Accurate Valuation of Jointly-Held Business Essential for Fair Division in Divorce

Valuing a Small Business During DivorceOne of the first steps to save a small business when the owners are divorcing is valuing a small business during divorce in Gwinnett County. Divorce can take nearly any jointly-held asset a couple may have accumulated during their marriage and divide it during the asset division phase. A business, like any other asset, may be up for division or transfer when the owners are married and getting a divorce.

How a small business fares after the owners divorce depends largely on how well attorneys and other experts value it during the divorce process. Without a proper assessment of the business’s assets, operations, structure, and value, each spouse may feel s/he is not receiving proper compensation for a fair share of the effort and rightful stake s/he had in the business.

Work With a Divorce Team That Knows the Ins and Outs of Business Valuation

Divorce attorney David Ward knows that it takes a special kind of team to fully investigate and properly value a small business. While some divorce attorneys will just take a business at face value by looking at its gross revenues and tangible assets, Mr. Ward enlists a top team of professionals who have the skill sets required to make highly accurate and trustworthy valuations of your Gwinnett County business.

After all, your business is unique in more ways than one. Even two businesses in the same industry can be drastically different. For example, two accounting firms may not be valued in the same method because of fundamental differences in their operations. A single account may run one of the businesses and work strictly online, while another accountant may run the other business from a physical office location with several assistants on payroll.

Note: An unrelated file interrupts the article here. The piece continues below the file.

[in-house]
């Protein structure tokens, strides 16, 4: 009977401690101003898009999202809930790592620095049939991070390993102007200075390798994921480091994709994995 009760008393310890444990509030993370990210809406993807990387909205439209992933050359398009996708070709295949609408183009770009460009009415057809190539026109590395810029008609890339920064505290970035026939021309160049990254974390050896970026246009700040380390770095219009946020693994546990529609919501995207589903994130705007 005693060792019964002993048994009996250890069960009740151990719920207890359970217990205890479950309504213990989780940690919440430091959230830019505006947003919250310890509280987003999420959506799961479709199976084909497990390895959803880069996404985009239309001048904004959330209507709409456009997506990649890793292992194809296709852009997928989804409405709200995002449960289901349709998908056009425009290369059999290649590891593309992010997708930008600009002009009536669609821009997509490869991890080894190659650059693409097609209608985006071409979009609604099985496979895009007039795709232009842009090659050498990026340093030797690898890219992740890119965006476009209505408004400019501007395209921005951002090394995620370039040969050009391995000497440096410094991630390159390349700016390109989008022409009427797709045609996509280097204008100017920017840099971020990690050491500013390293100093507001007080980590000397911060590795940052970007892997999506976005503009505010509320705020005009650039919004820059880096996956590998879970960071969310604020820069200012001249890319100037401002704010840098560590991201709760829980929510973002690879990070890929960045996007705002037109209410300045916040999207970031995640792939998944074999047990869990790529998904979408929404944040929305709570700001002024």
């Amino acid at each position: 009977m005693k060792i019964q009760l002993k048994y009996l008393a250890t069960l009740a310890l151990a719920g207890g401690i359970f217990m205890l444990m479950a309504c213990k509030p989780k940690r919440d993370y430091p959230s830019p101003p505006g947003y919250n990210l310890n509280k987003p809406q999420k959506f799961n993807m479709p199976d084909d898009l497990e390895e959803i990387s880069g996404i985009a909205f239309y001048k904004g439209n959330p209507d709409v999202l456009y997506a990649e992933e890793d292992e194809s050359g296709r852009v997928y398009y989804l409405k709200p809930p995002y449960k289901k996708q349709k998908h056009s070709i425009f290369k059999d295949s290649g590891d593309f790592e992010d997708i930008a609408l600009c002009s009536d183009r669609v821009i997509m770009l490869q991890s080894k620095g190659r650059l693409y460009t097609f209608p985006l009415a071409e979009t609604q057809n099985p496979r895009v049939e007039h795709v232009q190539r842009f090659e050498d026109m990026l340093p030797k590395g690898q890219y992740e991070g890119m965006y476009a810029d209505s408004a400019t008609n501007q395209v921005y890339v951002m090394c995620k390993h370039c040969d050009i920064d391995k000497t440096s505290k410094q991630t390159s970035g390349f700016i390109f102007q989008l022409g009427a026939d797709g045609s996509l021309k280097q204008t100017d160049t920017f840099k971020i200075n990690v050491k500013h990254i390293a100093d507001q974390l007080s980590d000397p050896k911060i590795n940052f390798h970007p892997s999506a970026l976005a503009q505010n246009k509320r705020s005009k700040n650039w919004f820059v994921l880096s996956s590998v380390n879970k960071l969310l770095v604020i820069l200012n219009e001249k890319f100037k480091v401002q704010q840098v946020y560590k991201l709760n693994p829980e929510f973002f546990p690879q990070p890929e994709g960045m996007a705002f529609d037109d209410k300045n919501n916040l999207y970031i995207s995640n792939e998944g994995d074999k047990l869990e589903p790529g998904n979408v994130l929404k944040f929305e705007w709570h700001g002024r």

The first accounting firm will have very little tangible assets – the accountant is the true “asset” of the business. The second firm will have assets in terms of its employees, the physical office and its contents, and so on.

As you can see, minor details in your business’s structure and operations can make a huge difference in what to consider when placing a value on your business. A misstep could lead to your spouse getting more than you bargained for once the divorce is final.

Not Too High, Not Too Low: Correctly Valuing a Small Business During Divorce in Gwinnett County

You do not want a poorly-executed business valuation to give too much control to your ex-spouse, nor do you want valuation errors in your favor coming back to haunt you years down the road. Duluth divorce attorney David Ward works with a top team of business valuation professionals and analysts to make sure your assessment is done right the first time.

Call 770-383-1973 or fill out our online contact form to schedule your consultation with a divorce team that can help you.